Have we reached a bottom in the stock market?
Every Thrift Savings Plan investor would like to know the answer.
Here is one potential indicator that we are at or near the bottom of the market: Allocations of account balances to the G fund are at record highs. 56% of the money from FERS employees iks now in the G fund; 62% of investments for CSRS employees is in the G fund and 53% of money for military personnel is in the G fund.
TSP investors have been withdrawing money from the C fund for a number of months. Money has been flowing into the G fund in most months as well. But, for the month of January, there were more transfers out of the G fund ($155 million)–perhaps as TSP investors were sensing that the market was nearing a bottom. Also in January, there was a positive flow of money into the S and I funds. During February, as the market tanked again, more than two billion dollars was moved back into the safety of the G fund and an outflowing of money from the other four underlying funds. (See Politics, Stocks and Your Thrift Savings Plan) So what do these TSP investors know and how do they know it?
What frequently happens to investors is that as the market continues to go down, many will hold onto their stocks as long as they can stand it. When they can no longer face the losses in their investments, they will accept the losses, sell their stocks or their funds, and put the remaining money into safer investments. And, on the other end of the cycle in the markets, investors will pour money into stocks as the market is providing good returns.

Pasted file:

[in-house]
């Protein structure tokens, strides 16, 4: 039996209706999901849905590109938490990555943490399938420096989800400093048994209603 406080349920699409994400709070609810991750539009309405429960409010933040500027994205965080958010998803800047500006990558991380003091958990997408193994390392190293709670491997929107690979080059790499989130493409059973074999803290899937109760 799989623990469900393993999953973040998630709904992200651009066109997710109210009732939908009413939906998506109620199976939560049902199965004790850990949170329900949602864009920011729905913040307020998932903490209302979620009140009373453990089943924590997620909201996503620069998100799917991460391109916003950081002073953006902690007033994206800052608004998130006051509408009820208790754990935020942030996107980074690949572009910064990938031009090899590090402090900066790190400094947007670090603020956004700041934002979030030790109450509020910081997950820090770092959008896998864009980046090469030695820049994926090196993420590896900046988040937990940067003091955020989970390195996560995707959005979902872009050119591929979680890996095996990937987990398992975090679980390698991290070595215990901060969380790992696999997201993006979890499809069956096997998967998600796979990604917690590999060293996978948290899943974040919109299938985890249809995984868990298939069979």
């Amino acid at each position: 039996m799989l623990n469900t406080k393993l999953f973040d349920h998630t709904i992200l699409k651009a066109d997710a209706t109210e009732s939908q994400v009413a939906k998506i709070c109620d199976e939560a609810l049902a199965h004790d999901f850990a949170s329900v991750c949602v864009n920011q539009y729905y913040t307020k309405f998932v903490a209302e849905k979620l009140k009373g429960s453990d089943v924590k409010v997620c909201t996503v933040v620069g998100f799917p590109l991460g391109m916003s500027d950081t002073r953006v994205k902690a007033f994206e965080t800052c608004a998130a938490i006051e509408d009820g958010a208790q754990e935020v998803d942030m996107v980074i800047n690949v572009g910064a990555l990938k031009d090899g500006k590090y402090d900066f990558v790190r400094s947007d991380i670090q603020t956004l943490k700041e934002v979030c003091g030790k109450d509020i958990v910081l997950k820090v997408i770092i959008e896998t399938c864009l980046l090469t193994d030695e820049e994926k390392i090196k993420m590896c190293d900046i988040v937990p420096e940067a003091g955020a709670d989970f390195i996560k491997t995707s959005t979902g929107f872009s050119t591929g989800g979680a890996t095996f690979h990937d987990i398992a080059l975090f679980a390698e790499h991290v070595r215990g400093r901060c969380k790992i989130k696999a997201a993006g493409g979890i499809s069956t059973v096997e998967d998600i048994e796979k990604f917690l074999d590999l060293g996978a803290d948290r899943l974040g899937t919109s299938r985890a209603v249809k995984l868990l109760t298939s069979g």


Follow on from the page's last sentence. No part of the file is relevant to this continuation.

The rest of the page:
For example, in December 1999, TSP participants put $427 million into the C fund. At the same time, they withdrew $427 million from their bond funds. In January 2000, another $728 million was moved into TSP stock funds. This was roughly the peak of the market before it started going down in a bear market.
From June through October 2002, when stocks were at their lowest levels, TSP particpants pulled $3.8 billion out of the C fund and put their money into bond funds. They sold their stock funds at the lowest levels just before the C fund jumped up 29% in 2003 (the I fund went up 38% and the S fund went up 43% in 2003).
Thrift Savings Plan investors are not unique in this regard. Most investors did the same thing.
We won’t know, of course, if the market has really hit a bottom until we have the benefit of looking back to see how we did as investors in our investment philosophy. The general belief among analysts is that the market will start going back up when those who are itching to sell their stocks and transfer into safer investments (such as the G fund) have finally sold off the stocks that they were wanting to sell. And, with record amounts of cash sitting in money market funds, there is plenty of money that can be poured into stocks when the market does begin to head back up.
Unfortunately, there is no way to be certain of a market bottom. The best that most of us will be able to do is to keep at least some of our funds in stock funds, as well as investments in other investments such as bonds, in order to take advantage of a potential rise in the value of stocks and to protect against any further drop in the market.
Maintain Perspective and Avoid an Emotional Reaction to Stock Prices